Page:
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How can I get more sales on Etsy?

I’m in a ton of Etsy groups on Facebook, and something I see every single day is new shop owners asking what they’re doing wrong. Why don’t they have very many visits and no sales? Well, often they say, “I’m discouraged because I have no sells,” which is a rant post for another time.

I get it.

I know when you put up a new shop on Etsy you’re excited to get your first sale. You feel like it might happen as soon as you put up your first item.

Oops, you found a typo in the listing and you scramble to fix it and hope nobody noticed.

Yeah…nobody did, LOL.

And you tweak and tweak and tweak and admire it and add words and delete words and tweak some more…

And you’re exhausted!

But not too exhausted to check your stats to see how many people have checked out your shop. Well, poo.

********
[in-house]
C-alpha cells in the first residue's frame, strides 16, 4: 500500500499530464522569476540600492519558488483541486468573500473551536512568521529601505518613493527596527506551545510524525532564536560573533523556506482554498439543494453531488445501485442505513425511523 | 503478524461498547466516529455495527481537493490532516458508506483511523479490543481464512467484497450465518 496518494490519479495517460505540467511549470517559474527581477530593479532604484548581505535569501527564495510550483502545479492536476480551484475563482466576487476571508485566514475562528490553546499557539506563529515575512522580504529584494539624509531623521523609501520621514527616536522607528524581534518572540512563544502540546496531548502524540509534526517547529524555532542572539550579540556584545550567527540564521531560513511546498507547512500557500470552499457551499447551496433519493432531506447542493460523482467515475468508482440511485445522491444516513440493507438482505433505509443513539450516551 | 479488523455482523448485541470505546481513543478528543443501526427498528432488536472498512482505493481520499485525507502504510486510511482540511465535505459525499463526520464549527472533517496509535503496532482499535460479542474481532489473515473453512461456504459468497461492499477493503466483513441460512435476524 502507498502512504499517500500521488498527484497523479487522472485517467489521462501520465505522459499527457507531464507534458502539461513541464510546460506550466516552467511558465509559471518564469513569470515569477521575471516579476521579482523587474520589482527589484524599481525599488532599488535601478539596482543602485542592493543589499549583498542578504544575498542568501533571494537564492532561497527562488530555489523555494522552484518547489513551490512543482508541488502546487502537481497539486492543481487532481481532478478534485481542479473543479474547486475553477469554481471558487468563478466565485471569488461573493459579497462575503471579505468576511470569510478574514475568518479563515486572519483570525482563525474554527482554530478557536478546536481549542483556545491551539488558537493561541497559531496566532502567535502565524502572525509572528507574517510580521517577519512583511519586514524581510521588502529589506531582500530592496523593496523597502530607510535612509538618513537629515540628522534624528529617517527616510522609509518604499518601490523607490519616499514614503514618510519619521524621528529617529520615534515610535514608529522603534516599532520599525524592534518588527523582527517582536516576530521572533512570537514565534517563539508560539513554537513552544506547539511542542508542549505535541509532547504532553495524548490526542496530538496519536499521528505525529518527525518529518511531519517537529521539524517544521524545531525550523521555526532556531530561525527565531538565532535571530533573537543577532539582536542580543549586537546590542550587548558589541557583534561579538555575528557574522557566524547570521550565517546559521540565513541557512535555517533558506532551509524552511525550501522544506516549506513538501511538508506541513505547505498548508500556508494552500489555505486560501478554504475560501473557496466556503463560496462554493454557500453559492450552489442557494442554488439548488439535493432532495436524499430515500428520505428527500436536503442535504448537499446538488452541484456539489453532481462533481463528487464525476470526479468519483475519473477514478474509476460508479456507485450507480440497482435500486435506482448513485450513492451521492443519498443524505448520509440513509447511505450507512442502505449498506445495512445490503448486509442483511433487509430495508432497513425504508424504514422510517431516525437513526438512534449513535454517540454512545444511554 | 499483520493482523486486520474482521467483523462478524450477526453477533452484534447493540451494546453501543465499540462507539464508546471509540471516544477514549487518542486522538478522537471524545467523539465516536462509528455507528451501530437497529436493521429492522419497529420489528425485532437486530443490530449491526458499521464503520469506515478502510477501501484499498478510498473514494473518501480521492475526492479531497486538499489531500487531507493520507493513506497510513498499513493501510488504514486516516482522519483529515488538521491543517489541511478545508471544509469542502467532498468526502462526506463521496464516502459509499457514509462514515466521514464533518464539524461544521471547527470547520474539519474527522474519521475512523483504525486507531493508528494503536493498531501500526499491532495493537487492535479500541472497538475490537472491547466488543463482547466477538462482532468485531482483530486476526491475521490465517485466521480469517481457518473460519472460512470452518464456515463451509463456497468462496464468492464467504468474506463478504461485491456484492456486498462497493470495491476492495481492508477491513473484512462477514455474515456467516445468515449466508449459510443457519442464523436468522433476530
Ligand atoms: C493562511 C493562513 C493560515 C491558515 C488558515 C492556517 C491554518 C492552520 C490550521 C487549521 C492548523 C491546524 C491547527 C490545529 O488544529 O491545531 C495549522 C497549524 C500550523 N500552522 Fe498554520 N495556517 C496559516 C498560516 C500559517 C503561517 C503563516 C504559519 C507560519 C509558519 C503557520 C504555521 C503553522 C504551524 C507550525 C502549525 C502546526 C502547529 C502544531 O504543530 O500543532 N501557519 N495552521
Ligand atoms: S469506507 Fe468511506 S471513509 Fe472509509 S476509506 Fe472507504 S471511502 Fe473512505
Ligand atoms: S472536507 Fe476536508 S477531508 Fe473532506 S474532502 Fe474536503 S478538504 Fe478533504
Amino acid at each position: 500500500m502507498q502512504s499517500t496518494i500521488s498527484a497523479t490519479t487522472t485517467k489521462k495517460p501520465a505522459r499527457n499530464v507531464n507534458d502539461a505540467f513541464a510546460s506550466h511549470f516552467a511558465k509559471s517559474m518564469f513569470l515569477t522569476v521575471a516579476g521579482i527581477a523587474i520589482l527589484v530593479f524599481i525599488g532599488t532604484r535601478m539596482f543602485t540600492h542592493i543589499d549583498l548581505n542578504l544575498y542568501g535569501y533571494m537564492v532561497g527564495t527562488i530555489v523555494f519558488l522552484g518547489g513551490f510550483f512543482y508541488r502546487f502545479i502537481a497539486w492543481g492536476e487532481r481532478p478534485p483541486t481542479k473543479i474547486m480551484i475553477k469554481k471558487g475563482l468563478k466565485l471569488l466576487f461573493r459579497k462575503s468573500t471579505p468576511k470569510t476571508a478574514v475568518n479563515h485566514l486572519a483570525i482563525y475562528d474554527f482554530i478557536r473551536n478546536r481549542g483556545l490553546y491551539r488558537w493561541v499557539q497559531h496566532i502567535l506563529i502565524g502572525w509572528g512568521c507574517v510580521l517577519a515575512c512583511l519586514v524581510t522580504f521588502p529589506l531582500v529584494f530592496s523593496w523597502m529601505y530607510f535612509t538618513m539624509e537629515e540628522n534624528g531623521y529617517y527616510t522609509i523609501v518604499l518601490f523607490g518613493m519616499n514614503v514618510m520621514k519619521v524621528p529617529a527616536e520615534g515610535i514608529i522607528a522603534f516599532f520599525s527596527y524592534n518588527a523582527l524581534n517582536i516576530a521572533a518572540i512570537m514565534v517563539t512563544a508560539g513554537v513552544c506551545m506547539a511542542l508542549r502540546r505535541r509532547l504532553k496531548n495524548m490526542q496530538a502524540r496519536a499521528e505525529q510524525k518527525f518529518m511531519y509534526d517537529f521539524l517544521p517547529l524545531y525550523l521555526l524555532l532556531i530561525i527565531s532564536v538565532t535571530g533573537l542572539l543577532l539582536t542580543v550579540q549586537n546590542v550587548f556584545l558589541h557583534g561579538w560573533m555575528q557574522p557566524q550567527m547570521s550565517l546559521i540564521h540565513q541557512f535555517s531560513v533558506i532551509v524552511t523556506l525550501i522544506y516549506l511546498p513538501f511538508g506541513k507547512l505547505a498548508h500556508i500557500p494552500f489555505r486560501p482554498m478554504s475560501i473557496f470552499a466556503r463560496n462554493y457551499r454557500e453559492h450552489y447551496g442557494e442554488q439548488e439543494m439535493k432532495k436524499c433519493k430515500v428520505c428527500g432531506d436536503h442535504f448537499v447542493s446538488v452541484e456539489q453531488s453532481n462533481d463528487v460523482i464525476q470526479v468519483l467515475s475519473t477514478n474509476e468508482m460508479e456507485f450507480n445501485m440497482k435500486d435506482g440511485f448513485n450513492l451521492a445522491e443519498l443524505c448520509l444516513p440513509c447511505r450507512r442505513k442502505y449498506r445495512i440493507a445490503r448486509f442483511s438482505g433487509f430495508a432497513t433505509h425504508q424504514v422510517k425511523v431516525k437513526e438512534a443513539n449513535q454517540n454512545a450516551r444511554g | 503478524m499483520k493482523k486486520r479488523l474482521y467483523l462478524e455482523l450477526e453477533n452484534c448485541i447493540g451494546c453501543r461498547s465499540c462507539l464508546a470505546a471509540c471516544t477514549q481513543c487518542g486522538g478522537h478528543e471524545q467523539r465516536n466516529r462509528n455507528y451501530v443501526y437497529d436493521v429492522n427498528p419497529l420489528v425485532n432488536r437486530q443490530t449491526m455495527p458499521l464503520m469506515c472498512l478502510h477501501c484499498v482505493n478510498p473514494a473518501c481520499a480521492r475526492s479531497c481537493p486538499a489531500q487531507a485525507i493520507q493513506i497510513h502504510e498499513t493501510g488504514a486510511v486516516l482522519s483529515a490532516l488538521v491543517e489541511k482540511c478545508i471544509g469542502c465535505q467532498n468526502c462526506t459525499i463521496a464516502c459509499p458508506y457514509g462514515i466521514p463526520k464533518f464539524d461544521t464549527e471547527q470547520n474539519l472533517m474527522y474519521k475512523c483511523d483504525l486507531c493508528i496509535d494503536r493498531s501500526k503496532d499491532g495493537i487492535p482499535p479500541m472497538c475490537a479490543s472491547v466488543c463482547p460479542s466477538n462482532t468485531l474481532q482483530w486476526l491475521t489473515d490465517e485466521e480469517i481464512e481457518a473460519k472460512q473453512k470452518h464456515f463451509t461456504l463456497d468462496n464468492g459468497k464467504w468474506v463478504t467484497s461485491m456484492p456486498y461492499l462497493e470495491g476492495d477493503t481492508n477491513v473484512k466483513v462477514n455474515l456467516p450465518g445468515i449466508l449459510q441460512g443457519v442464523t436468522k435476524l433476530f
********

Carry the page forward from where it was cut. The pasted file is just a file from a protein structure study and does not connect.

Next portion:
Those big fat zeros keep staring back at you.

Time to be social?

Time to get your social media going, right? You have something for sale – time to sell it!

You get your Instagram profile set up and a Facebook page and a Pinterest account. You pin and post and promote your first product and it looks awesome.

Still, nothing but zeros – no followers, no likes, no repins. 🙁

Ah, more listings should do the trick

But you know you need more listings, so you do it all again until you have maybe 5 beautiful new shiny listings to fiddle with and tweak and admire and post to social media. Taking time between each one to obsessively check your stats because surely people must have visited your shop by NOW.

Still nope.